For seven weeks this winter, artists will take over the Southampton Arts Center, turning its galleries into a web of pop-up studios, where visitors can watch them work or come by for a series of Thursday night hang-outs, playing ping-pong and listening to music as they discuss the methods and madness that make great art.

SAC’s Artistic Director, Amy Kirwin, is curating the exhibit, which opens on Saturday, Feb. 9 from 5 to 7 p.m.

“Certain people have the opportunity to see artists’ studios, but not everybody,” said Ms. Kirwin in a late January interview in the gallery. “We wanted people to get a sense of what a studio is like, to get to see that process.”

Curator Amy Kirwin in artist Paton Miller's studio space in the museum.  |  Madison Fender Photography
Curator Amy Kirwin in artist Paton Miller’s studio space in the museum. | Madison Fender Photography

Ms. Kirwin approached numerous artists from a wide range of disciplines, and was met with an enthusiastic response from the artists.

“It came together very quickly. Two or three of the artists were between studios, so it worked out well. Any time our staff is in the building, they can be working,” she said. “They were up for creating artwork in front of people. Some of them have very big personalities. The artists involved like collaboration and they’re social.”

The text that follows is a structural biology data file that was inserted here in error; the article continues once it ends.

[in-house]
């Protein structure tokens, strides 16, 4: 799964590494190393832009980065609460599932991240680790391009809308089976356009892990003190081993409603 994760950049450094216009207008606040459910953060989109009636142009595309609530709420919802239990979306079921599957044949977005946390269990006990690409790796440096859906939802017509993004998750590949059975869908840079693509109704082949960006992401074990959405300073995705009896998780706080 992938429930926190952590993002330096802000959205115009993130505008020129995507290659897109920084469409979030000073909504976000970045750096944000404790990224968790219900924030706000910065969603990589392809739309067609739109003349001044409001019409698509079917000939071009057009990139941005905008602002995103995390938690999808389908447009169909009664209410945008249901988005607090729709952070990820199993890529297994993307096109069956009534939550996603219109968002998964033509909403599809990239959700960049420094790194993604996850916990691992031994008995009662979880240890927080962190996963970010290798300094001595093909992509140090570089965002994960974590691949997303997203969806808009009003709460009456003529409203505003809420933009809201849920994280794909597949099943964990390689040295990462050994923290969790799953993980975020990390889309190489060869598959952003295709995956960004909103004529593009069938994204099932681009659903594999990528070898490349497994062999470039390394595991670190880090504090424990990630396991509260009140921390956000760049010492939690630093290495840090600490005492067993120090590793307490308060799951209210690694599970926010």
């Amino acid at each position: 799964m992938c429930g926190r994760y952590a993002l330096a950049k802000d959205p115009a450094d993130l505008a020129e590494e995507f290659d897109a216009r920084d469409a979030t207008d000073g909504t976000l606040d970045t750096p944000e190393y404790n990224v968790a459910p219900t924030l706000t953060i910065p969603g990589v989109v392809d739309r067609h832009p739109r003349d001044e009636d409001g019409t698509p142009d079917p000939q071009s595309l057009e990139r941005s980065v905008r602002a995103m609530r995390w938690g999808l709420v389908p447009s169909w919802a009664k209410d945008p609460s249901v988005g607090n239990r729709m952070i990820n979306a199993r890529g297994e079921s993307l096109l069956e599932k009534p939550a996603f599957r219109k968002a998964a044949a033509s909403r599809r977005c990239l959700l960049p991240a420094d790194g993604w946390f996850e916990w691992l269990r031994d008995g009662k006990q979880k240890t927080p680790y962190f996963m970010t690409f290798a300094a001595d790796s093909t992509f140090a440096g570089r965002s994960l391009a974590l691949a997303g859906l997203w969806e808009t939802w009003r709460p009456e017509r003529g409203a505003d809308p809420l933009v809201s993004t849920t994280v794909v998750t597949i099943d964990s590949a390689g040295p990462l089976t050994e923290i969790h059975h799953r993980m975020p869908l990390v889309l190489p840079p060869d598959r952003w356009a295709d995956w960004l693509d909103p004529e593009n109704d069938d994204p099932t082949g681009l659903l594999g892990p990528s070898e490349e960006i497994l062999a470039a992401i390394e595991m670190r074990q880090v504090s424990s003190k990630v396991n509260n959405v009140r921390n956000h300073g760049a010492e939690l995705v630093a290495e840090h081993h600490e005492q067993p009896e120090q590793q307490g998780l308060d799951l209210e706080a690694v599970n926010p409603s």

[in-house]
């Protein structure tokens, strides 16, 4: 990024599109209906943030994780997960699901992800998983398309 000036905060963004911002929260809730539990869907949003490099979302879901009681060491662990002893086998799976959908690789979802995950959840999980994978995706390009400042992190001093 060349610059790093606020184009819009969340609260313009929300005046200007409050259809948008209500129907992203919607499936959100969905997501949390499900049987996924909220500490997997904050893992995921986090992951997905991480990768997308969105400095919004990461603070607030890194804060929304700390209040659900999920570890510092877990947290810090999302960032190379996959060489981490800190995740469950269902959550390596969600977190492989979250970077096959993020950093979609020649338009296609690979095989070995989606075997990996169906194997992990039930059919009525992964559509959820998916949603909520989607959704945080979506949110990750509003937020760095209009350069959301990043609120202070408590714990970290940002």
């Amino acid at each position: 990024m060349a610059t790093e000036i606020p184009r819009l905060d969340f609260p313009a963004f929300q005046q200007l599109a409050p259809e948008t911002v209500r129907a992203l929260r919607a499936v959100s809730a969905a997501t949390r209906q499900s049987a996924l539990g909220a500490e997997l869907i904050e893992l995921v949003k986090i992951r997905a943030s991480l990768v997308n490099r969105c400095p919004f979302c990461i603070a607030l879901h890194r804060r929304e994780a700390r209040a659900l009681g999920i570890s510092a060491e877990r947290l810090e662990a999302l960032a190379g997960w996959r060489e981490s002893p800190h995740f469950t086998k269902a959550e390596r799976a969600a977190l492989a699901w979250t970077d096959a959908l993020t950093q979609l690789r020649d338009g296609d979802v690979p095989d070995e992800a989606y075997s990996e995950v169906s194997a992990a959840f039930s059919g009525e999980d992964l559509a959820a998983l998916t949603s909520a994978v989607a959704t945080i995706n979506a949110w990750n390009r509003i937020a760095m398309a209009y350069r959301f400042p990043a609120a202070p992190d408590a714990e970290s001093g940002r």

Artists Scott Bluedorn, Daniel Cabrera, Darlene Charneco, Kara Hoblin, Ruby Jackson, Laurie Lambrecht, Jerome Lucani, Paton Miller, and Jeff Muhs will be transforming parts of the galleries into studio space, while artists Christine Sciulli and Bastienne Schmidt are coordinating a collaborative project, “Handoff: Weaving in Space,” at the entrance to the gallery.

Artists will be working in the studios, which will be open to the public, Thursdays through Sundays from noon to 6 p.m. 

Paton Miller, Jerome Lucani and Jeff Muhs already hang out regularly, playing ping-pong and discussing their works over drinks, so the Thursday night hangouts, which are open to the public, grew organically out of their friendship, said Ms. Kirwin.

Scott Bluedorn
Scott Bluedorn

The wide variety of media used by the artists in the exhibition is also an inspiration. 

Laurie Lambrecht is a photographer, while Ruby Jackson makes mobiles that involve glitter glue, Kara Hoblin is a chalk artist and Scott Bluedorn’s drawings have had a long reach thanks to their use on Greenport Harbor Brewing Company’s beer labels. Darlene Charneco is working on a project involving elaborate memory maps while Jeff Muhs paints and sculpts. Paton Miller is a painter and Daniel Cabrera is a multimedia artist, while Jerome Lucani is working on a project involving water and vibration.